Gas and NATO divide Ukraine
The leadership of Ukraine – President Yushchenko, PM Timoshenko and Parliament Chairman Yatsenyuk – sent what's been dubbed the “Letter of Three” to the NATO alliance, asking it to accept Ukraine into the membership plan.
The opposition, the Party of Regions and the Communists, say they had no right to do this without consulting the parliament and the people. Intent on keeping their country from joining NATO, opposition parties have blocked the rostrum.
“The parliament will resume work but only after we find a common solution. We cannot allow our government to ignore their people. A referendum must be held on the issue first,” said Viktor Yanukovich, leader of the Party of Regions.
While the Party of Regions is promising to take people out onto the streets if no compromise is found, President Yushchenko is threatening to dissolve the parliament.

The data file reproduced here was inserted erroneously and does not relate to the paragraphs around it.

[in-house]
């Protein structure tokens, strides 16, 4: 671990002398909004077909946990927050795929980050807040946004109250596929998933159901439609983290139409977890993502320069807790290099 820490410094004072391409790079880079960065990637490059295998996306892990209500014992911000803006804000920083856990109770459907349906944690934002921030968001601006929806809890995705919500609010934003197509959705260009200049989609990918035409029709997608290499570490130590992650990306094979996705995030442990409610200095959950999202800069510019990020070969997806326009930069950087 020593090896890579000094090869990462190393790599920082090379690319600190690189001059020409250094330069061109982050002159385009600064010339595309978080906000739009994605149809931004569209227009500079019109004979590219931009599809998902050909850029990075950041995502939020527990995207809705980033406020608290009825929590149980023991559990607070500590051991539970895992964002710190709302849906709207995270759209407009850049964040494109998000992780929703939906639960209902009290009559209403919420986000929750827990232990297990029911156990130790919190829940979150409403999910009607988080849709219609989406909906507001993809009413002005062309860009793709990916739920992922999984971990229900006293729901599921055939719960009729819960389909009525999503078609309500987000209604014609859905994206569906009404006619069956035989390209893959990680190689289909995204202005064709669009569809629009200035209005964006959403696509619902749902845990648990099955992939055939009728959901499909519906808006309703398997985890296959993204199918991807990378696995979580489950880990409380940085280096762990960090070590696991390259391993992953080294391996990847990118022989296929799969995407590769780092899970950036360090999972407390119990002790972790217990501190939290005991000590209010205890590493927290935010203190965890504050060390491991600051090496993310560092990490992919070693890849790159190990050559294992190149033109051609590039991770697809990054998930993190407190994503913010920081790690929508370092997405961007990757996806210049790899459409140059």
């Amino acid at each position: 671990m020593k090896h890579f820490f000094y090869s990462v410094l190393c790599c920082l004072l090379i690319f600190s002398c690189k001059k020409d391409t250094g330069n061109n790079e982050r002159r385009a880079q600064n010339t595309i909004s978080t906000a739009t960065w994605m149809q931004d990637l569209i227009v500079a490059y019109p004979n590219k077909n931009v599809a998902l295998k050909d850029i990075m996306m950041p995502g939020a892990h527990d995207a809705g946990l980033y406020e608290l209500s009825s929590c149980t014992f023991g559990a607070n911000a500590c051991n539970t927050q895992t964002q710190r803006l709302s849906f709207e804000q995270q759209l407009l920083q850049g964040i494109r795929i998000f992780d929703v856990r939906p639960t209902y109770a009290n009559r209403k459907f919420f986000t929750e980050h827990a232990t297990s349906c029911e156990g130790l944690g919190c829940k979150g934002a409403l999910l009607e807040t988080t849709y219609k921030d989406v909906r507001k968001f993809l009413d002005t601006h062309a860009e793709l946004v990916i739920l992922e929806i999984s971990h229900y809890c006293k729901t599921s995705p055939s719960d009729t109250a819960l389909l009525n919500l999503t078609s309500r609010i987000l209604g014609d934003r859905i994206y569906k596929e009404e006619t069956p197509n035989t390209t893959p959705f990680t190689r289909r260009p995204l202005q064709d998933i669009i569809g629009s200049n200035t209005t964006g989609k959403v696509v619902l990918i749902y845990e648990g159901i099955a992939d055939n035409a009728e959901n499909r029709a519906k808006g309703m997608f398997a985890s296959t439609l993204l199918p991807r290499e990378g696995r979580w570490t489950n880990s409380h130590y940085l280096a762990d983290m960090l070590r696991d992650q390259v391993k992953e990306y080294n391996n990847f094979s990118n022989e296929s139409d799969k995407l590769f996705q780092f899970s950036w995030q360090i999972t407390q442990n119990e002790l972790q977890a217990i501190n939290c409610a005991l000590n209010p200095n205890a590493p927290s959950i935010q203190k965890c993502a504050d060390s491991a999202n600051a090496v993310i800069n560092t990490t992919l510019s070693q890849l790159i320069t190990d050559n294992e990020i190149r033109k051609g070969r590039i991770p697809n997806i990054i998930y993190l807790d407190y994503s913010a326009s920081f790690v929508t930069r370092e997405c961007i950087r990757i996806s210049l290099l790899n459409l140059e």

“We all know that this blockade has no genuine reasons. Our government will work no matter what. We don’t need another election. It’s not going to change anything,” said Timoshenko.
Anti-Nato balloons and posters disrupted President Yushchenko while he delivered his state of the union speech.
They agreed on Thursday that Ukraine will only join Nato after a state referendum.
However, the coalition says the opposition alliance was only a pretence to disrupt the work of the parliament.
“It wasn’t really about NATO, it wasn't really about foreign policy. It was about this opposition that can’t work in this parliament and hoped to use this crisis to change the situation in the country. They lost it. We have a coalition government that is going to work westwards,” said Andriy Shevchenko from Timoshenko’s party.
The issues with gas and NATO seem to have been resolved for now. Not for long though, say the analysts. With a presidential election in a year’s time, there might be more speculation and scandal.